The reality is that the West Midlands and Birmingham Labour Parties are rotten from top to bottom. There is no democracy and members have virtually no say. The Birmingham Board, on paper the ‘Local Campaign Forum’ which according to the rules is supposed to control candidate selection, in reality simply rubber-stamps decisions made by paid (or formerly paid) officials and senior MPs elsewhere.

Board meetings are months apart and no reports are provided to members unless huge pressure is applied. Minutes are impossible to get hold of and those that are produced are ludicrously brief.

For example, at the Board meeting that was due to be held on the 22nd, the minutes were to be handed out at the meeting and not circulated by email beforehand!

Many local members are still entirely unaware of the Board’s existence and in the last year the composition mysteriously has shifted before meetings where crucial votes may have been lost by the Regional Office.

That until recently four (now three with the lifting in Hall Green) of the ten Birmingham CLPs are in ‘Special Measures’, some for over 20 years and with seemingly no plan in the remaining three to lift them out, was and is used to justify the most Kafkaesque regime imaginable in the whole city.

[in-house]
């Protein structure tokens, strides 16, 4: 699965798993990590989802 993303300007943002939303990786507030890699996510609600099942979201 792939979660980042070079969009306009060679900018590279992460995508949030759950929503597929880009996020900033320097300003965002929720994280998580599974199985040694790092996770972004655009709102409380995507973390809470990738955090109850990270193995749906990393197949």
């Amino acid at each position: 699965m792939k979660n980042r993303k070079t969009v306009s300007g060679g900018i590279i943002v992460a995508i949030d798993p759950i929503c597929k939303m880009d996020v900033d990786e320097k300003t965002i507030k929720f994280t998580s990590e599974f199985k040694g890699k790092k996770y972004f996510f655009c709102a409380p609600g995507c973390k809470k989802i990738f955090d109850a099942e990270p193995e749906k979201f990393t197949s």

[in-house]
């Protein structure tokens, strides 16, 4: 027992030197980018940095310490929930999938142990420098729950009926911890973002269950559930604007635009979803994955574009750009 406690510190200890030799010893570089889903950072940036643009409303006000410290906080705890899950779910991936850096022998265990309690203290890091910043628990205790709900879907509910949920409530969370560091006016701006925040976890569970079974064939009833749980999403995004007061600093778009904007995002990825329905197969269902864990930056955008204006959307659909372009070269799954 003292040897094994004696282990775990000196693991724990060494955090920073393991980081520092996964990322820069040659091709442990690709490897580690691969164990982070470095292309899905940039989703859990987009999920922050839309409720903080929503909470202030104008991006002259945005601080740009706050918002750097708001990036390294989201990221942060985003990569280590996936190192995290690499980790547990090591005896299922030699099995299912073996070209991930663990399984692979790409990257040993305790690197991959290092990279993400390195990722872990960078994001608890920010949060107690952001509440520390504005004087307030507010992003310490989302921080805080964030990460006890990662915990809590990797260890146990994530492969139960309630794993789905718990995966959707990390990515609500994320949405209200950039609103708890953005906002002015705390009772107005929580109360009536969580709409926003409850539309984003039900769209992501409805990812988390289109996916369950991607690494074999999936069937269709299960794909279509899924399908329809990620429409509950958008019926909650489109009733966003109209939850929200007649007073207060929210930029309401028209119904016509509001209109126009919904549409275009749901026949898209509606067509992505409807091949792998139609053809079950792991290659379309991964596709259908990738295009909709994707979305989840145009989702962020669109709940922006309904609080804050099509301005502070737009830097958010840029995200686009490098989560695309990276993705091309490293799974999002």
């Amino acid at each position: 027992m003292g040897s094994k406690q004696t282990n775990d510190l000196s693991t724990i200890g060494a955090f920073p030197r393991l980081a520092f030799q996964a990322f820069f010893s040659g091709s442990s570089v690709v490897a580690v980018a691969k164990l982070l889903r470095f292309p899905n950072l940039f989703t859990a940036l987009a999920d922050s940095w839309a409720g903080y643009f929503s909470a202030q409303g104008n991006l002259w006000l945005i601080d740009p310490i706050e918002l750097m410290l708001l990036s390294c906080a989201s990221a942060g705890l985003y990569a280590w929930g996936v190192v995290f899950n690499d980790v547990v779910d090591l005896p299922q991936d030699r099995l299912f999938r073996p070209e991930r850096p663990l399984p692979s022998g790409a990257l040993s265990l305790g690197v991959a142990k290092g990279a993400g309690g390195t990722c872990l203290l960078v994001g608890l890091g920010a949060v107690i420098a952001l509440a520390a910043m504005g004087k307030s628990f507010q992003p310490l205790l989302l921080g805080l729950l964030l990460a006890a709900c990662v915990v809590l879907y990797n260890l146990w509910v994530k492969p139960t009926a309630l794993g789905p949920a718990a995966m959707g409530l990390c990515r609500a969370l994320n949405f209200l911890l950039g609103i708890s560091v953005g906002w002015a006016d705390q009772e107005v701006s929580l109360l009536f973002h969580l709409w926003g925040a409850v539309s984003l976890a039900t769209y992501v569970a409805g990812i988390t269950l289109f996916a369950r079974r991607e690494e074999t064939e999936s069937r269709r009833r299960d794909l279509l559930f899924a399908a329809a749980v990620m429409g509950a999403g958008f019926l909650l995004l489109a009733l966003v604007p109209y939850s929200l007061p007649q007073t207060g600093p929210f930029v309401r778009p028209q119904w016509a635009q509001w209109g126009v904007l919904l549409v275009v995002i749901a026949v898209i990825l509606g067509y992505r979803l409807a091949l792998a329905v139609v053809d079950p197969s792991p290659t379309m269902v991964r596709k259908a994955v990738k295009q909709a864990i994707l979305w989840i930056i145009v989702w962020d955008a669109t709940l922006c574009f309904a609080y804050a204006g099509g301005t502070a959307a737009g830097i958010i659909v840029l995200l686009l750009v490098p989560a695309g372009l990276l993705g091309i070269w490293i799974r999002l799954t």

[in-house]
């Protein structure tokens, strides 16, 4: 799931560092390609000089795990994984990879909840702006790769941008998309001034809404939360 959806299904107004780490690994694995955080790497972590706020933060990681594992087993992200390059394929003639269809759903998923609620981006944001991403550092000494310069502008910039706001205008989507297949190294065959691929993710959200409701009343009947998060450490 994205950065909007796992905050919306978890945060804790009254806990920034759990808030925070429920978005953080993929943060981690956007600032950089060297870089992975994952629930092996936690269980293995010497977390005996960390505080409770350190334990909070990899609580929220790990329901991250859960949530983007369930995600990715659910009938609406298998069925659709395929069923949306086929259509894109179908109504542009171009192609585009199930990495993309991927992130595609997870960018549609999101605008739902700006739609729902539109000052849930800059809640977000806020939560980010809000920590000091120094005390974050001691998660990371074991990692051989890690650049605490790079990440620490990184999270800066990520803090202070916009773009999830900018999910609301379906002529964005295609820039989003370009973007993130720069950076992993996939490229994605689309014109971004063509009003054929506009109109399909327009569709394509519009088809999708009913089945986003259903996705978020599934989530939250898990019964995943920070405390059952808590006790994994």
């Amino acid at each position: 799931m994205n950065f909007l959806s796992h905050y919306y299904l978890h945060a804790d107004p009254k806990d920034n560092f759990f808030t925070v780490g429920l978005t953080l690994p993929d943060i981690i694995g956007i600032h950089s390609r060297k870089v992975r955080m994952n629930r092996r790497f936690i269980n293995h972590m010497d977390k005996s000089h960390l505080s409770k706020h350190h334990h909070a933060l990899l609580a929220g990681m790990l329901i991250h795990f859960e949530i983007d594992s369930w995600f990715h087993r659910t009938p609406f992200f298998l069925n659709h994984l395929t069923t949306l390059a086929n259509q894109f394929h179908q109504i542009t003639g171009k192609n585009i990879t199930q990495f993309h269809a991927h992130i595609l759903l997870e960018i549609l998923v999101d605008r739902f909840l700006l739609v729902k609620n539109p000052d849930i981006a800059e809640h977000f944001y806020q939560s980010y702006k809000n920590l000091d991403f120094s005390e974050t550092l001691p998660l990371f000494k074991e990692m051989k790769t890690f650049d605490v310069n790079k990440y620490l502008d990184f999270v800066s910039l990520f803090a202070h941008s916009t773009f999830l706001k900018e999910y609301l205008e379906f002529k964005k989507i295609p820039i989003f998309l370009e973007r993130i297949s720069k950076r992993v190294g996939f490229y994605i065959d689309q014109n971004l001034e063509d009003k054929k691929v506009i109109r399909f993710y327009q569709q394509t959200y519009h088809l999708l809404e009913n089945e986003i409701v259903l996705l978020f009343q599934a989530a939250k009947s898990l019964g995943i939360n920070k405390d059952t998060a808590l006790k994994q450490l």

The lack of democracy has real-world effects. There is no way that a Birmingham Labour Party more responsive to members would have treated the refuse workers so disgracefully.

A more democratic, member-led party would not have produced such a meek response to savage Tory-imposed austerity.

And a West Midlands Regional Office with any life and vibrancy in it at all would not have run such a spectacularly inept, and at times repugnant, mayoral campaign (if I wanted to give out leaflets with the Cross of St. George on the front I’d have joined the National Front).

Because of this we have a Tory regional mayor in a region that should comfortably have returned the Labour candidate. A more democratic regional party would have actually provided us with a choice of candidates and allow most members to participate in that selection – thus providing us with a final candidate who we could actually get behind rather than ending up campaigning, half-heartedly, for a candidate most of us (whether on the right or left) didn’t want, in an election the people of the region didn’t want in the first place.

The hollowed-out West Midlands party structures are what you are left with after decades of only sporadically interrupted and disrupted Labour First and right-wing control. The effects have been a disaster and unless and until things are cleaned up we will face repeat after repeat of the Sion Simon campaign.

Returning to Birmingham, Momentum members and sympathisers in the North and South of the city, along with members of all wings who just want a democratic, vibrant party, voted and campaigned for a more just and democratic freeze date for members to participate in selection meetings. Members were expected to have joined over two years ago to participate in meetings this year. The “freeze date” was set literally at the month when all the new members started joining to support the first Corbyn leadership campaign – July 2015. It was so blatant it was almost embarrassing.